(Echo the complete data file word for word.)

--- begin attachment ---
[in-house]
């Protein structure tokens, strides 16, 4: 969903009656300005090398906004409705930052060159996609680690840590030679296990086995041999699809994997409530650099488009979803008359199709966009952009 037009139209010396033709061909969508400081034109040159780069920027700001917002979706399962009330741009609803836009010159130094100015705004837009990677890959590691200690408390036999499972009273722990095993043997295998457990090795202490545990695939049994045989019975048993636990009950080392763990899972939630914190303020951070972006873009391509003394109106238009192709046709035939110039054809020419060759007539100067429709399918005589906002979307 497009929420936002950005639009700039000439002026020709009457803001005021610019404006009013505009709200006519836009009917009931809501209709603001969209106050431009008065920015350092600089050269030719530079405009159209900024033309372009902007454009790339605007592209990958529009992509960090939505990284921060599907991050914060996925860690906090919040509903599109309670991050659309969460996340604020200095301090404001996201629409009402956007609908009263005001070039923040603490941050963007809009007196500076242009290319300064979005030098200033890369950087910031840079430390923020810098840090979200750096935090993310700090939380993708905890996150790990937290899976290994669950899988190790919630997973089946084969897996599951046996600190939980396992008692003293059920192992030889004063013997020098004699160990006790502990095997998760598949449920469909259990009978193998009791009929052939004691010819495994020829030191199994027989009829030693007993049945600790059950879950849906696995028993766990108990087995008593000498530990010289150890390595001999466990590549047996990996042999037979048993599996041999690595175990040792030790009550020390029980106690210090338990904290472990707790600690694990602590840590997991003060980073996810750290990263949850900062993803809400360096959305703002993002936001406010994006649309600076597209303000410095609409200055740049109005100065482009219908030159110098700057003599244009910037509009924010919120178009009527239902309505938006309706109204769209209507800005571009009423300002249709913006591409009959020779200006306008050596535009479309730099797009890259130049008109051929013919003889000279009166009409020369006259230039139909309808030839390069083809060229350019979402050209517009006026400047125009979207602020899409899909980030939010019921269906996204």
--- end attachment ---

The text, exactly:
[in-house]
């Protein structure tokens, strides 16, 4: 969903009656300005090398906004409705930052060159996609680690840590030679296990086995041999699809994997409530650099488009979803008359199709966009952009 037009139209010396033709061909969508400081034109040159780069920027700001917002979706399962009330741009609803836009010159130094100015705004837009990677890959590691200690408390036999499972009273722990095993043997295998457990090795202490545990695939049994045989019975048993636990009950080392763990899972939630914190303020951070972006873009391509003394109106238009192709046709035939110039054809020419060759007539100067429709399918005589906002979307 497009929420936002950005639009700039000439002026020709009457803001005021610019404006009013505009709200006519836009009917009931809501209709603001969209106050431009008065920015350092600089050269030719530079405009159209900024033309372009902007454009790339605007592209990958529009992509960090939505990284921060599907991050914060996925860690906090919040509903599109309670991050659309969460996340604020200095301090404001996201629409009402956007609908009263005001070039923040603490941050963007809009007196500076242009290319300064979005030098200033890369950087910031840079430390923020810098840090979200750096935090993310700090939380993708905890996150790990937290899976290994669950899988190790919630997973089946084969897996599951046996600190939980396992008692003293059920192992030889004063013997020098004699160990006790502990095997998760598949449920469909259990009978193998009791009929052939004691010819495994020829030191199994027989009829030693007993049945600790059950879950849906696995028993766990108990087995008593000498530990010289150890390595001999466990590549047996990996042999037979048993599996041999690595175990040792030790009550020390029980106690210090338990904290472990707790600690694990602590840590997991003060980073996810750290990263949850900062993803809400360096959305703002993002936001406010994006649309600076597209303000410095609409200055740049109005100065482009219908030159110098700057003599244009910037509009924010919120178009009527239902309505938006309706109204769209209507800005571009009423300002249709913006591409009959020779200006306008050596535009479309730099797009890259130049008109051929013919003889000279009166009409020369006259230039139909309808030839390069083809060229350019979402050209517009006026400047125009979207602020899409899909980030939010019921269906996204």